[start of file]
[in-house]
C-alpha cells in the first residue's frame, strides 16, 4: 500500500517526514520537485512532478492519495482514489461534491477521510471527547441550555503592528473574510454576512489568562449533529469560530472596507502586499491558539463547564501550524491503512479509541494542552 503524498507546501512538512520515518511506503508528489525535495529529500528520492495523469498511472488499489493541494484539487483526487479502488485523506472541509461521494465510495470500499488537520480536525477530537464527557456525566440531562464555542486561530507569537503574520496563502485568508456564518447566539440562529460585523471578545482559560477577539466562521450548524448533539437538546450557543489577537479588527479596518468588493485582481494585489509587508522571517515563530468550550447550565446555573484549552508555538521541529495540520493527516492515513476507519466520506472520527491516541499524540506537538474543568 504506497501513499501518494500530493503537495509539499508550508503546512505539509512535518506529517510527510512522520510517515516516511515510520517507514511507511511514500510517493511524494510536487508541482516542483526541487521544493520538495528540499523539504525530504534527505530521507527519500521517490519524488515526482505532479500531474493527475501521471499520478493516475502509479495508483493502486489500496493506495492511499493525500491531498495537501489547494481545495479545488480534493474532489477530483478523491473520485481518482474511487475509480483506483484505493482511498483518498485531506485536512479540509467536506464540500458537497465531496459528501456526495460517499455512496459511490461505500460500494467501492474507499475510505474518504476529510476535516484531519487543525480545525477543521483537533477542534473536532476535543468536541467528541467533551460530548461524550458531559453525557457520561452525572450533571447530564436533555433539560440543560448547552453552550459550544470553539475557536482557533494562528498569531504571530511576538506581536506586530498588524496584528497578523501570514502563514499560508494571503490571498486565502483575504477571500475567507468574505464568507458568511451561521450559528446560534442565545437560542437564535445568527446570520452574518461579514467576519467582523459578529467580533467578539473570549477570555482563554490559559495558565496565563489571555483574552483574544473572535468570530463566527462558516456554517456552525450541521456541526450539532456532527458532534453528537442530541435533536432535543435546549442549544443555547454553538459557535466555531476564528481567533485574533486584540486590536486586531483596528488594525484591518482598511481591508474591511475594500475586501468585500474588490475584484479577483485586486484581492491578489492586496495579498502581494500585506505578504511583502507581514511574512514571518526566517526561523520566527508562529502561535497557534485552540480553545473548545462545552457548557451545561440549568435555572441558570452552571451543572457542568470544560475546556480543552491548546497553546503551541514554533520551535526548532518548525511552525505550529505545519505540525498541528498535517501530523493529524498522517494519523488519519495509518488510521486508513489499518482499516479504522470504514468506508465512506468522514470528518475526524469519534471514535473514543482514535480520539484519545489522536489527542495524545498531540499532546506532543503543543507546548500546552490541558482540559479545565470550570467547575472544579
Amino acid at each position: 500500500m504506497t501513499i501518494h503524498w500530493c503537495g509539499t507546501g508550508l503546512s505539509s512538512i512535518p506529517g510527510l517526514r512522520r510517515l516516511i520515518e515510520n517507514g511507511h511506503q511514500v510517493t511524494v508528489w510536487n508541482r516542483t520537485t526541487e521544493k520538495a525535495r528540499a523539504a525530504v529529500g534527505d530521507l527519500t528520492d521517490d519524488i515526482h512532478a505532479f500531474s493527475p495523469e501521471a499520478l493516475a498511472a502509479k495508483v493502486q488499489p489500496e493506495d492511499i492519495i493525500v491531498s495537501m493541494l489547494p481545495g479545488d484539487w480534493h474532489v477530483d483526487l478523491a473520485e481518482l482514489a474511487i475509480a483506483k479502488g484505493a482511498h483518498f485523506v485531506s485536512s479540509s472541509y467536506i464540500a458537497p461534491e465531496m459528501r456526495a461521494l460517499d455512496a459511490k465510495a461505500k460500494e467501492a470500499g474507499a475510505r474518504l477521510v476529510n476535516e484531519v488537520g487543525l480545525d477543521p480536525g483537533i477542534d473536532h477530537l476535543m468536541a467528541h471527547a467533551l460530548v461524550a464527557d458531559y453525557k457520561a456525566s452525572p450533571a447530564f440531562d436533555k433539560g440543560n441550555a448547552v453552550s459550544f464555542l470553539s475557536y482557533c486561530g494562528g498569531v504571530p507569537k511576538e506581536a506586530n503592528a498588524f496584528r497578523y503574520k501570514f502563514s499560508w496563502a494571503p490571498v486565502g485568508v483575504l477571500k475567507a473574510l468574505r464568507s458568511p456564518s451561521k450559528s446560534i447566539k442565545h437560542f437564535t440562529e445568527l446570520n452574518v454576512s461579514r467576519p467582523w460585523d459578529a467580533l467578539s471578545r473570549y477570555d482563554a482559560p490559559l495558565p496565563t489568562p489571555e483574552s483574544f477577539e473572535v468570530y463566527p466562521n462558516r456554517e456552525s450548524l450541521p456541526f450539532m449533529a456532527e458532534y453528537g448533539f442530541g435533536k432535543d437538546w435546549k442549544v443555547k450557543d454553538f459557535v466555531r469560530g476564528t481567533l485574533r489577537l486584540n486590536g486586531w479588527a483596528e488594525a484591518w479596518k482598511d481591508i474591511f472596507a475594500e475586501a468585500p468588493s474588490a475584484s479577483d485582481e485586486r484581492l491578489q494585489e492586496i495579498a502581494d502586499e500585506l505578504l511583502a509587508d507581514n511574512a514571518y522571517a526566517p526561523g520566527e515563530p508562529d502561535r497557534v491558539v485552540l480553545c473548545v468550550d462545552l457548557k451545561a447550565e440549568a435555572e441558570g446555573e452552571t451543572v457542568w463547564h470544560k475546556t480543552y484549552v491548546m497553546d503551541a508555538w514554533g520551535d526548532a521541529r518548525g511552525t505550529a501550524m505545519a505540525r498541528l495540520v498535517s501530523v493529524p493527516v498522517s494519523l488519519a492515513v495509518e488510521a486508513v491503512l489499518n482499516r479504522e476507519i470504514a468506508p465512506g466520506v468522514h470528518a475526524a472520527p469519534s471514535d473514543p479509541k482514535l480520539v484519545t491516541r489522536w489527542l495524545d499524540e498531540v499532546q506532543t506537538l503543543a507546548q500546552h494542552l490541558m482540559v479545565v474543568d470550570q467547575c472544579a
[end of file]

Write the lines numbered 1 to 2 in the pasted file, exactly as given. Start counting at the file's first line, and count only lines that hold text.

[in-house]
C-alpha cells in the first residue's frame, strides 16, 4: 500500500517526514520537485512532478492519495482514489461534491477521510471527547441550555503592528473574510454576512489568562449533529469560530472596507502586499491558539463547564501550524491503512479509541494542552 503524498507546501512538512520515518511506503508528489525535495529529500528520492495523469498511472488499489493541494484539487483526487479502488485523506472541509461521494465510495470500499488537520480536525477530537464527557456525566440531562464555542486561530507569537503574520496563502485568508456564518447566539440562529460585523471578545482559560477577539466562521450548524448533539437538546450557543489577537479588527479596518468588493485582481494585489509587508522571517515563530468550550447550565446555573484549552508555538521541529495540520493527516492515513476507519466520506472520527491516541499524540506537538474543568 504506497501513499501518494500530493503537495509539499508550508503546512505539509512535518506529517510527510512522520510517515516516511515510520517507514511507511511514500510517493511524494510536487508541482516542483526541487521544493520538495528540499523539504525530504534527505530521507527519500521517490519524488515526482505532479500531474493527475501521471499520478493516475502509479495508483493502486489500496493506495492511499493525500491531498495537501489547494481545495479545488480534493474532489477530483478523491473520485481518482474511487475509480483506483484505493482511498483518498485531506485536512479540509467536506464540500458537497465531496459528501456526495460517499455512496459511490461505500460500494467501492474507499475510505474518504476529510476535516484531519487543525480545525477543521483537533477542534473536532476535543468536541467528541467533551460530548461524550458531559453525557457520561452525572450533571447530564436533555433539560440543560448547552453552550459550544470553539475557536482557533494562528498569531504571530511576538506581536506586530498588524496584528497578523501570514502563514499560508494571503490571498486565502483575504477571500475567507468574505464568507458568511451561521450559528446560534442565545437560542437564535445568527446570520452574518461579514467576519467582523459578529467580533467578539473570549477570555482563554490559559495558565496565563489571555483574552483574544473572535468570530463566527462558516456554517456552525450541521456541526450539532456532527458532534453528537442530541435533536432535543435546549442549544443555547454553538459557535466555531476564528481567533485574533486584540486590536486586531483596528488594525484591518482598511481591508474591511475594500475586501468585500474588490475584484479577483485586486484581492491578489492586496495579498502581494500585506505578504511583502507581514511574512514571518526566517526561523520566527508562529502561535497557534485552540480553545473548545462545552457548557451545561440549568435555572441558570452552571451543572457542568470544560475546556480543552491548546497553546503551541514554533520551535526548532518548525511552525505550529505545519505540525498541528498535517501530523493529524498522517494519523488519519495509518488510521486508513489499518482499516479504522470504514468506508465512506468522514470528518475526524469519534471514535473514543482514535480520539484519545489522536489527542495524545498531540499532546506532543503543543507546548500546552490541558482540559479545565470550570467547575472544579